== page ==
ASU Lodestar Center


A young person takes a call while sitting at a desk with a computer.

Nonprofit Innovation Hub: Teen Lifeline answered the call for youth in need of support

by Troy Hill, ASU Lodestar Center for Philanthropy and Nonprofit Innovation

July 14, 2021

The pandemic has tested every single nonprofit organization's operations, including Teen Lifeline, a Phoenix-based organization serving all of Arizona. Despite dealing with distanced personnel, lack of planned funding and an increased need for their services due to the wave of depression the pandemic brought, the organization continued to strive and serve their community.

Teen Lifeline has a very simple mission: prevent teen suicide. Their main programming is supplying a 24/7 suicide hotline with trained counselors for teens in Arizona. They also provide training for schools, parents, teachers, service providers and other teens.

Unfortunately, the last year has seen a decline in mental health across the nation, and due to the coronavirus pandemic and social disruptions, suicidal behavior in teens has increased.

Nikki Kontz, the clinical director for Teen Lifeline (and a graduate of the American Express Leadership Academy at the ASU Lodestar Center), said they immediately saw that teens were going to need their services “more than ever.”

“We recognized that they had a lack of privacy. So what we did, starting the very first day of the lockdown… is that we increased our texting hours during the weekdays, to include noon to 9 p.m., instead of 3 p.m. to 9 p.m., and we saw an immediate increase.”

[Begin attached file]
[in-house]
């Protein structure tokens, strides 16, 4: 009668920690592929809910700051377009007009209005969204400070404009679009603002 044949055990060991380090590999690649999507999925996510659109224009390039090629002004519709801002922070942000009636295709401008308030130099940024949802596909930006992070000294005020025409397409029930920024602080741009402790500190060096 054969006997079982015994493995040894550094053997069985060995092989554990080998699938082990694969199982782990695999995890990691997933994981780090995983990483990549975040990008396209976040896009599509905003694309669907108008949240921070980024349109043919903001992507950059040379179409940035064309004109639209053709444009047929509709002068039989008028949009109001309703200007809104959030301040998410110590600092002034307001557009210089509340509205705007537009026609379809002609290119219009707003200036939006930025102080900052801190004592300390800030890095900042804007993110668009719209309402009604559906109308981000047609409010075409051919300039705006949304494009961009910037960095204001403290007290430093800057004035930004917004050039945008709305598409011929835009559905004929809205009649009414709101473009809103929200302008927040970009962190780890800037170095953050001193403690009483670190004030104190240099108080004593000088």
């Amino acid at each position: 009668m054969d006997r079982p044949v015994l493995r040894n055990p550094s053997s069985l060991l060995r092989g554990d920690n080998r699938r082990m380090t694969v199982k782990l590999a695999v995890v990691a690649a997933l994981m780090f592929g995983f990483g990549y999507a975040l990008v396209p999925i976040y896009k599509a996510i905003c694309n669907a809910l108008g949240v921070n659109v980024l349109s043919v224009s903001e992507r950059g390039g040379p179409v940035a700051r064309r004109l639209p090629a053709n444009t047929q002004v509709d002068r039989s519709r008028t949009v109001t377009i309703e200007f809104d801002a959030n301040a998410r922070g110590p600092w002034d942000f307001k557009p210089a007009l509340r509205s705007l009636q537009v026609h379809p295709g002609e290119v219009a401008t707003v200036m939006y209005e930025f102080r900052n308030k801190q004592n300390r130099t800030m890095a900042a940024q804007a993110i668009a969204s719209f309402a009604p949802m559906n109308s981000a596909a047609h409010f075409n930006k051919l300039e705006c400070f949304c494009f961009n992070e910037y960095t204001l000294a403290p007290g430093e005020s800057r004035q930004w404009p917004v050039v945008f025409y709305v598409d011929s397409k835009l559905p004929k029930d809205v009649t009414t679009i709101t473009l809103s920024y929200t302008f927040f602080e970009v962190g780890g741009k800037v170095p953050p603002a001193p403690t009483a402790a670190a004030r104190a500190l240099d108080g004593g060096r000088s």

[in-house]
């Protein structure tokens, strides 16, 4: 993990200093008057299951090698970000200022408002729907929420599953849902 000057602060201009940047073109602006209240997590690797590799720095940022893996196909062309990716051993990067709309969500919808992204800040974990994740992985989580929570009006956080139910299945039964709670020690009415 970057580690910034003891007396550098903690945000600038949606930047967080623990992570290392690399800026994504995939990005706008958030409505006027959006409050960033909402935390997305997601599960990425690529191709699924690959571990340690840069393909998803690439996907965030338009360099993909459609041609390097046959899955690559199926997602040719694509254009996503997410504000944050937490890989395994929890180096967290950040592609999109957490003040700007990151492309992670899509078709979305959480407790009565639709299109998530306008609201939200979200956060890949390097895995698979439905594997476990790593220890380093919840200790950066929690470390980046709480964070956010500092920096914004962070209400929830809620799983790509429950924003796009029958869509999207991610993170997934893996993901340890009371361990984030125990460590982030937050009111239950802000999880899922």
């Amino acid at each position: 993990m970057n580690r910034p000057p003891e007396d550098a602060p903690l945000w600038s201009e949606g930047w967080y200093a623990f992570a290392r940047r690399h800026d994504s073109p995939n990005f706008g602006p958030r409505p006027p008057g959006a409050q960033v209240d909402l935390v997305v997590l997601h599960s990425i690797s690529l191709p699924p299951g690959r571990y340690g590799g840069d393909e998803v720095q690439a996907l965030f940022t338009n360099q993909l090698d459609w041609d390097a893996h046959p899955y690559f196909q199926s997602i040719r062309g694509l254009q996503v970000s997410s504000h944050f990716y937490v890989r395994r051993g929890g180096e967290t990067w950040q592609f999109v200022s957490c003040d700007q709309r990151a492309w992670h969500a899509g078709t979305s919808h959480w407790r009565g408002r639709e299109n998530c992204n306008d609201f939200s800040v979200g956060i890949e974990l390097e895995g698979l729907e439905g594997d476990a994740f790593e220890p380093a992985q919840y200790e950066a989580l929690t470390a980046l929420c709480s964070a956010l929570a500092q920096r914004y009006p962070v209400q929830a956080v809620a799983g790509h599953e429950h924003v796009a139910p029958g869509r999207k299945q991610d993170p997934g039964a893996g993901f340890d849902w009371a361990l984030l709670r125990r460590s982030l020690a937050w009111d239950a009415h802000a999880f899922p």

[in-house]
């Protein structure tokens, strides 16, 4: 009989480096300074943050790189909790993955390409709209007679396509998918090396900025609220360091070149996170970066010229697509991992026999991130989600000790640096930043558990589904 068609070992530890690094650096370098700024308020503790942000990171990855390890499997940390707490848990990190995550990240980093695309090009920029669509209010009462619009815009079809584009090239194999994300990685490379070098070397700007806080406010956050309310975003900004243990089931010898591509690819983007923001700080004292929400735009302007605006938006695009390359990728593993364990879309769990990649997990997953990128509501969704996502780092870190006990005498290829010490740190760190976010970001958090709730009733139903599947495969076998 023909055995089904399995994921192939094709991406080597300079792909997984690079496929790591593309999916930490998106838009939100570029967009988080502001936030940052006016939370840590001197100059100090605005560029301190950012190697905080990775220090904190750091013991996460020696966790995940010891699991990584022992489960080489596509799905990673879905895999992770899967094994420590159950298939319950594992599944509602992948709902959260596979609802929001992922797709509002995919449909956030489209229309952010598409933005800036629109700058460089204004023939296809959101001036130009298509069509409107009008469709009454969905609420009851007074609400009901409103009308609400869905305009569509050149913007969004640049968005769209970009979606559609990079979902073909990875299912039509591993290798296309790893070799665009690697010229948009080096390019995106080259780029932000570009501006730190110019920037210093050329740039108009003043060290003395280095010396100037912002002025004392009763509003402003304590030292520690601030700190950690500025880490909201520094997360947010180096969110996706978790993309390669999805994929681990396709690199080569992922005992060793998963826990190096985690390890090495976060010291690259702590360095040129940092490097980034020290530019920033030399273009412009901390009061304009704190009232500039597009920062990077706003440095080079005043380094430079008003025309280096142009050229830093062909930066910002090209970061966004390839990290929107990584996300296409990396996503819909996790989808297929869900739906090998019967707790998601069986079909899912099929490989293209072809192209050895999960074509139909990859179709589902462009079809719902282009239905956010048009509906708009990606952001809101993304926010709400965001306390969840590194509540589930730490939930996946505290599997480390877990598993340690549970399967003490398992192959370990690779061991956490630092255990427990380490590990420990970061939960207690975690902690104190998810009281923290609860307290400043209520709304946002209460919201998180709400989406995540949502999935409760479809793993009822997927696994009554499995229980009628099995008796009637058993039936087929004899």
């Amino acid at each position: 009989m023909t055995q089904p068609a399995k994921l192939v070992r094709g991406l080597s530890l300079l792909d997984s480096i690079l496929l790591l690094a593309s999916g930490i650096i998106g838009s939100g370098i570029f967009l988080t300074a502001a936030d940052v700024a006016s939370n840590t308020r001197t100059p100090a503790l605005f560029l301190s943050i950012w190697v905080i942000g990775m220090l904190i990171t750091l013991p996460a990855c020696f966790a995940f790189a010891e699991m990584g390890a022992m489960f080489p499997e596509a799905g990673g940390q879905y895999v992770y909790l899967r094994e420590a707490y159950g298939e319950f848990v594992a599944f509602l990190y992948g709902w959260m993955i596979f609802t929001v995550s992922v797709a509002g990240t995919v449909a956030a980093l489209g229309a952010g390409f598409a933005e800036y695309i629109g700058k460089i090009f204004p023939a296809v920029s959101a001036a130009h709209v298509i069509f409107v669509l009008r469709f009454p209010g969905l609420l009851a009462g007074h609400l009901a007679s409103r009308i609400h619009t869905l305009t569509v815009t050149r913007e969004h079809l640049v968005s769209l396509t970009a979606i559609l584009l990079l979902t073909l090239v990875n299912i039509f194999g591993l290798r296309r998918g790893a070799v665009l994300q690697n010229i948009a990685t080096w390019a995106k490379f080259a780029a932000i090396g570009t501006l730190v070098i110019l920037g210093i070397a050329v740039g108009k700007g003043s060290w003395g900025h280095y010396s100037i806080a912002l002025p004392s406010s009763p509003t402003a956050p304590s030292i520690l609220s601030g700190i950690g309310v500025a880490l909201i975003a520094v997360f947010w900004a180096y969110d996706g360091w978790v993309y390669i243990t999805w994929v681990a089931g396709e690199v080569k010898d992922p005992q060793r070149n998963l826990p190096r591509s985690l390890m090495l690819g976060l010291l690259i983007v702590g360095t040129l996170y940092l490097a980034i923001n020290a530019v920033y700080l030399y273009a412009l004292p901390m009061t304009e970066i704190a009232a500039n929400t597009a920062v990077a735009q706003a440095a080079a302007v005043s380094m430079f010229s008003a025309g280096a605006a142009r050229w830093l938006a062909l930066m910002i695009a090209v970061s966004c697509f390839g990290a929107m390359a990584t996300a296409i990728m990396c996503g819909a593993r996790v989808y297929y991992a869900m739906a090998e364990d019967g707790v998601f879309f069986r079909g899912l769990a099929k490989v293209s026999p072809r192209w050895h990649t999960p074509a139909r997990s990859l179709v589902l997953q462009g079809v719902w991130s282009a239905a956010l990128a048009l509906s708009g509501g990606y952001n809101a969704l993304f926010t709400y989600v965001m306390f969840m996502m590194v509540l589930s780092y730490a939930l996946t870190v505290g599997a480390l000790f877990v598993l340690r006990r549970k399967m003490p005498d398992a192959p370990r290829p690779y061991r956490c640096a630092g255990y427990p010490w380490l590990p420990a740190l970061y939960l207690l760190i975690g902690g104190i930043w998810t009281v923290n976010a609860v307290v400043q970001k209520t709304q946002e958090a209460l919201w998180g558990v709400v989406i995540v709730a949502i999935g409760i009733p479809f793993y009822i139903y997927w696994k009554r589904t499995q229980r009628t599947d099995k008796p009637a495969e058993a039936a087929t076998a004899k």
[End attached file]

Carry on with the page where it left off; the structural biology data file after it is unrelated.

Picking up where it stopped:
They received twice as many texts as the previous year, and overall use of the hotline increased as well. Members at the organization thought these would go down as the summer went on, but they continued to climb.

Even more staggering than the increased numbers was the fact that Teen Lifeline was able to keep up with them. The organization relies on volunteers to answer the phones, and fortunately they were considered essential workers. So in the early months of the pandemic, their volunteers were allowed to travel to their headquarters.

Adjustments were made to ensure that all of their volunteers were safe by staggering the schedules, spacing out the stations and taking precautionary cleaning protocols.

Another large change the organization endured included moving many of its prevention programs to a virtual setting. They were able to lead the way in moving one of the state-mandated trainings online when many had only been done in-person before.

All of these programmatic changes also came with a lot of financial changes and challenges.

Michelle Moorhead, the executive director of Teen Lifeline, said that because of the pandemic they had to cancel their main annual fundraising event, which brings in nearly 40% of their unrestricted income per year. The executive team worked very hard to make up for this loss, and the organization had to delay many of their new planned projects, such as developing a school curriculum.

“[We] really just focused on ‘How do we provide services to kids who need us, how do we retain our staff, and how do we weather the storm financially?’ So we dug deep when it came to reaching out to individuals and asking for support, and we were lucky that we had people who stepped up.”

They were able to make up for the difference through several grants, some from local municipalities, and a generous grant from Thunderbirds Charities, which gave them $200,000. In the end, they did not have to lay off any employees.

For the future, Teen Lifeline is planning to largely return to normal. With more people and help in their facility now that restrictions have loosened, they will consider keeping a hybrid model of in-person and remote working, while some trainings are remaining virtual in order to increase accessibility and attendance.